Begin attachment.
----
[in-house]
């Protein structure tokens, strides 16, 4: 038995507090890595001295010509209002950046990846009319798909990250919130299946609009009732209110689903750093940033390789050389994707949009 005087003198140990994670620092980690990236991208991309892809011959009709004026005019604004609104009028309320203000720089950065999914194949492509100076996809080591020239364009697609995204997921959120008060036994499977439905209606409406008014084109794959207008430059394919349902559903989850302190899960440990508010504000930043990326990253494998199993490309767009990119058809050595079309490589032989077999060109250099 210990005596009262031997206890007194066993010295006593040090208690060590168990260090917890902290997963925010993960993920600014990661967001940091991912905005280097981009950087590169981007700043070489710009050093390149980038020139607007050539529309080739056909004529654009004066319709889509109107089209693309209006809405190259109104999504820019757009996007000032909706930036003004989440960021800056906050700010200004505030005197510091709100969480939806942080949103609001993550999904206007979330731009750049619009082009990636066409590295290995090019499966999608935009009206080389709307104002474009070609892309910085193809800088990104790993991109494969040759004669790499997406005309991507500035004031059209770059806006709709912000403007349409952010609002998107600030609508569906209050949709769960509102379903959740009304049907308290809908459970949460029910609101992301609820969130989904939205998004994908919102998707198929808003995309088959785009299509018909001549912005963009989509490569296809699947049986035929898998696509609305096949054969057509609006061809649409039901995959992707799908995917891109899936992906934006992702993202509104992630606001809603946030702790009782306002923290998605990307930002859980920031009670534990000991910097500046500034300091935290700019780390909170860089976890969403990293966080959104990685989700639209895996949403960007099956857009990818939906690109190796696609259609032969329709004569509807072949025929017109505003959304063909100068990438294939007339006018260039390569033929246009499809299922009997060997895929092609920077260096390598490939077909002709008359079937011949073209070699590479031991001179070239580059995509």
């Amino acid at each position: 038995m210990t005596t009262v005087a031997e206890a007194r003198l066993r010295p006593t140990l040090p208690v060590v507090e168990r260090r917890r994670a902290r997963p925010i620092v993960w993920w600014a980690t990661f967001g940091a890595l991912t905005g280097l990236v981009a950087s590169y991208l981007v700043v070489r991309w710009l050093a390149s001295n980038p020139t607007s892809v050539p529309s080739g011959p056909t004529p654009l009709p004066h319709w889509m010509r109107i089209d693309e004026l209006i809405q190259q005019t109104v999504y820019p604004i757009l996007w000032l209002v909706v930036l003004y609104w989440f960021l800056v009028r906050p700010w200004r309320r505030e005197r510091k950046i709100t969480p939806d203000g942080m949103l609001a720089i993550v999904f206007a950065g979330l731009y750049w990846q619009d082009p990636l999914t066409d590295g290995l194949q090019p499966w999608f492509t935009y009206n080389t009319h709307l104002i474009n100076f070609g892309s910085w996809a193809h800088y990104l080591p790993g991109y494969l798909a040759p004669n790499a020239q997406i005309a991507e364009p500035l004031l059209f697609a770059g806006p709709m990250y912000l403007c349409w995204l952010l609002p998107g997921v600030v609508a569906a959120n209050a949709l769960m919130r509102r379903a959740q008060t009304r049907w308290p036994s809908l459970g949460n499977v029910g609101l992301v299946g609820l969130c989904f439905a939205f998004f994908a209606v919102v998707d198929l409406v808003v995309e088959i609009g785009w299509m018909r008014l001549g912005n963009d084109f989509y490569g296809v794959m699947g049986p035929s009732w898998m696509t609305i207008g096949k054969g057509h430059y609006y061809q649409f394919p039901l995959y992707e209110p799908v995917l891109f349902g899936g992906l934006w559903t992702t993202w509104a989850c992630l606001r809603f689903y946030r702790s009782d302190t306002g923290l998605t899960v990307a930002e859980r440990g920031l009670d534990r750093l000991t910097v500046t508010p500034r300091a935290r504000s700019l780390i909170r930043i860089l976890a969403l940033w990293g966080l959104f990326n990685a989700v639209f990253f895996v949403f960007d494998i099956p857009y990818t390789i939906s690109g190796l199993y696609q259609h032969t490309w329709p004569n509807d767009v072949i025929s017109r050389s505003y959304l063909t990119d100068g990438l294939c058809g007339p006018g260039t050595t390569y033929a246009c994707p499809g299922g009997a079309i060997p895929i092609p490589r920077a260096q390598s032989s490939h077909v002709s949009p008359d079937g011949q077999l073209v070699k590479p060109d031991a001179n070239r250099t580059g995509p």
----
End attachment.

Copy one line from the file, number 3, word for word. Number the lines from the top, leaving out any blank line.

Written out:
């Amino acid at each position: 038995m210990t005596t009262v005087a031997e206890a007194r003198l066993r010295p006593t140990l040090p208690v060590v507090e168990r260090r917890r994670a902290r997963p925010i620092v993960w993920w600014a980690t990661f967001g940091a890595l991912t905005g280097l990236v981009a950087s590169y991208l981007v700043v070489r991309w710009l050093a390149s001295n980038p020139t607007s892809v050539p529309s080739g011959p056909t004529p654009l009709p004066h319709w889509m010509r109107i089209d693309e004026l209006i809405q190259q005019t109104v999504y820019p604004i757009l996007w000032l209002v909706v930036l003004y609104w989440f960021l800056v009028r906050p700010w200004r309320r505030e005197r510091k950046i709100t969480p939806d203000g942080m949103l609001a720089i993550v999904f206007a950065g979330l731009y750049w990846q619009d082009p990636l999914t066409d590295g290995l194949q090019p499966w999608f492509t935009y009206n080389t009319h709307l104002i474009n100076f070609g892309s910085w996809a193809h800088y990104l080591p790993g991109y494969l798909a040759p004669n790499a020239q997406i005309a991507e364009p500035l004031l059209f697609a770059g806006p709709m990250y912000l403007c349409w995204l952010l609002p998107g997921v600030v609508a569906a959120n209050a949709l769960m919130r509102r379903a959740q008060t009304r049907w308290p036994s809908l459970g949460n499977v029910g609101l992301v299946g609820l969130c989904f439905a939205f998004f994908a209606v919102v998707d198929l409406v808003v995309e088959i609009g785009w299509m018909r008014l001549g912005n963009d084109f989509y490569g296809v794959m699947g049986p035929s009732w898998m696509t609305i207008g096949k054969g057509h430059y609006y061809q649409f394919p039901l995959y992707e209110p799908v995917l891109f349902g899936g992906l934006w559903t992702t993202w509104a989850c992630l606001r809603f689903y946030r702790s009782d302190t306002g923290l998605t899960v990307a930002e859980r440990g920031l009670d534990r750093l000991t910097v500046t508010p500034r300091a935290r504000s700019l780390i909170r930043i860089l976890a969403l940033w990293g966080l959104f990326n990685a989700v639209f990253f895996v949403f960007d494998i099956p857009y990818t390789i939906s690109g190796l199993y696609q259609h032969t490309w329709p004569n509807d767009v072949i025929s017109r050389s505003y959304l063909t990119d100068g990438l294939c058809g007339p006018g260039t050595t390569y033929a246009c994707p499809g299922g009997a079309i060997p895929i092609p490589r920077a260096q390598s032989s490939h077909v002709s949009p008359d079937g011949q077999l073209v070699k590479p060109d031991a001179n070239r250099t580059g995509p």